Tuesday, November 14, 2006
SCHOOL LOBBYING AND LEGAL FEES:
WHEN GOVERNMENT SEEKS THINGS FROM GOVERNMENT
Does it bother you that there are hardly ever any plain old citizens testifying before elected school boards and Legislative committees about school matters? Usually, it’s an attorney, a lobbyist, or both, getting paid handsomely by the hour by us to “represent” -- not us, the taxpayer -- but our paid employees in the government schools.
Does it bother you that we have to pay the legal costs of school lawsuits in which our representatives are basically suing us, the taxpayers, at our expense? That’s what’s going on with a number of these “equity” lawsuits and other legal arm-wrestling over turf and revenues right now.
The recent legal and political messes over the attempted takeover of metro-area schools by the Omaha Public Schools district, and Cat-in-the-Hat style messy legal and political consequences that have ensued, are sure to result in eye-popping legal bills.
The numbers from the 2005-06 school year aren’t yet on file with the state, and this doesn’t even count the legal bills and other expenses of related governmental entities, such as the Legislature.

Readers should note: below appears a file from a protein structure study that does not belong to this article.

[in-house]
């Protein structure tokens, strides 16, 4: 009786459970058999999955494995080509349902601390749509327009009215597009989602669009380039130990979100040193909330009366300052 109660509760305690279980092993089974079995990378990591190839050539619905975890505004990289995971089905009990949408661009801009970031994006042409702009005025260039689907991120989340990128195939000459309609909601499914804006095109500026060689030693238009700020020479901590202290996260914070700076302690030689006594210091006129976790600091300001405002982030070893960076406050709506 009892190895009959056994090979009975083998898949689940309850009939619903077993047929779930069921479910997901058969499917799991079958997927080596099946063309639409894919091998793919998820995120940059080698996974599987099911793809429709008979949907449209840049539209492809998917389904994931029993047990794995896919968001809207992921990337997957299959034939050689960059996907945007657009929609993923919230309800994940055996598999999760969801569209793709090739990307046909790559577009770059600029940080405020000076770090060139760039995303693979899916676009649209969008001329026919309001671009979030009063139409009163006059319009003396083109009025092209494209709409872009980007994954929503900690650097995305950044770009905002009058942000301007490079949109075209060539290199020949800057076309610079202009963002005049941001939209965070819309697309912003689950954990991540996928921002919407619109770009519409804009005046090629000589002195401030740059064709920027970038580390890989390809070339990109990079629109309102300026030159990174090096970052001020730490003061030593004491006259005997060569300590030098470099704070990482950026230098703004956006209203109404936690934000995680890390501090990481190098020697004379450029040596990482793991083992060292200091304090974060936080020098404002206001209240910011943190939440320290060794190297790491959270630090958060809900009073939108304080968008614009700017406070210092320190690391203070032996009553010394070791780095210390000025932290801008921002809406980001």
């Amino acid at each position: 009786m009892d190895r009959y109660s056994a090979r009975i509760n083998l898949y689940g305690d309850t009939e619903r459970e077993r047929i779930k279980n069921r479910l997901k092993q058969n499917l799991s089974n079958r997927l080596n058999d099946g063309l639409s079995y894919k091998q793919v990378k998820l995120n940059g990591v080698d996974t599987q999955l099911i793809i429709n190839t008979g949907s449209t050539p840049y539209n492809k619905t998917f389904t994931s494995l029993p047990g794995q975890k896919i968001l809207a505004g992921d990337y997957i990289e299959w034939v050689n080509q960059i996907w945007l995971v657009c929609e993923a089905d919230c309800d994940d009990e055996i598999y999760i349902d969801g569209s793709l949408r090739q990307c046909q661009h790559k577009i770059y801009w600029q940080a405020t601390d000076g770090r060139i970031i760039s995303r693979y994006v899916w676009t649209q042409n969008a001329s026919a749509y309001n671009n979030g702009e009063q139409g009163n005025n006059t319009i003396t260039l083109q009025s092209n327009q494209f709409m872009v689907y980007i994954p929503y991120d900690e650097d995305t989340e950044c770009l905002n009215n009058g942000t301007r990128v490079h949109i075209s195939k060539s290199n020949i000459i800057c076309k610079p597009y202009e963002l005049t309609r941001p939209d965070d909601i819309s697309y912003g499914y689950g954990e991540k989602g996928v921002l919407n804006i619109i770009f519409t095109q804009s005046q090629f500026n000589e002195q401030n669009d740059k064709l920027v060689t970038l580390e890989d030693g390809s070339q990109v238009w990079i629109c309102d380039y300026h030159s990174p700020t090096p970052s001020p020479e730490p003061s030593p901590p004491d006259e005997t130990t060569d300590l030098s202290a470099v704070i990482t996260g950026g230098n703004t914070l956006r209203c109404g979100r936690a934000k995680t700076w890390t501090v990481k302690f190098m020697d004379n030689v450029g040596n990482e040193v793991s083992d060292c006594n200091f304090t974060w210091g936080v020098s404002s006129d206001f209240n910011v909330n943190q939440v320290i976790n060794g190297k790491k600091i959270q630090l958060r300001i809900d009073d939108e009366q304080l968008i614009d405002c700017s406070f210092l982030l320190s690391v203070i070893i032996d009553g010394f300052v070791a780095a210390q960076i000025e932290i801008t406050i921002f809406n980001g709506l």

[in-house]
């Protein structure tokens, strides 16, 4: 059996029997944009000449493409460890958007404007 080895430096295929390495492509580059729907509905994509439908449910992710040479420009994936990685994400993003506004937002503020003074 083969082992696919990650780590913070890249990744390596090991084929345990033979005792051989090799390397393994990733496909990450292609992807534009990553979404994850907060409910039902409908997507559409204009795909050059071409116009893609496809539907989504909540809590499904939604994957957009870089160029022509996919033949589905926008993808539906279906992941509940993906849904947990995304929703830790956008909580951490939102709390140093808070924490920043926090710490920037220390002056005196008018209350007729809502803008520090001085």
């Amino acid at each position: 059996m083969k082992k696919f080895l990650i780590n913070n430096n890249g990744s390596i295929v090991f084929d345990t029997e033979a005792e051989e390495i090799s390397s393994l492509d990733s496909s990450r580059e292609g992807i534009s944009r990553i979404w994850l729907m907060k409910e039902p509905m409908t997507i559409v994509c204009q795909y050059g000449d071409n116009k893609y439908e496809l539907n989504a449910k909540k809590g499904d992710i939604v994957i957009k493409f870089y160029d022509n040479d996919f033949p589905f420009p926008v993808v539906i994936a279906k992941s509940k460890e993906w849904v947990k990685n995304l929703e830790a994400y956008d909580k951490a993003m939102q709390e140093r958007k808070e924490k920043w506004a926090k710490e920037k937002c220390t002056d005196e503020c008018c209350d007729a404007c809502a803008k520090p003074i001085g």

But to set the scene, here’s what selected big districts in Nebraska spent in the 2004-05 school year on legal services alone*:
Omaha Public Schools $2,489,026
Lincoln Public Schools $478,834
Millard Public Schools $248,567
Westside Community Schools $103,712
Elkhorn Public Schools $45,637
* Source: http://ess.nde.state.ne.us district annual financial reports
2004-05, category #01-2-02310-317
The OPS legal bill was more than five times as big as that of the No. 2 district in the state, the Lincoln schools.
Note, too, that OPS spent $56.52 per pupil that year, vs. $12.52 for Elkhorn.
Gee! Does that mean students in OPS have five times as many rights that need to be upheld as students in any other district?
Or . . . is OPS management THAT bad, that it gets hauled into court so much more, or is the OPS management THAT much more litigious, that it hauls OTHERS into court that much more?
Or . . . is OPS just using to using the courts to get what the elected policymakers won’t give them?
It’s worth a thought.
Along these lines, a colleague did some checking with the Nebraska Accountability and Disclosure Commission on school spending for lobbying services, and passed along the findings. These numbers aren’t very big, but it’ll be interesting to see what happens in the coming year:
SCHOOL LOBBYISTS & COSTS *
2005 $ SPENT
2006 $ SPENT
* Source: Nebraska Accountability and Disclosure Commission website, http://nadc.nol.org
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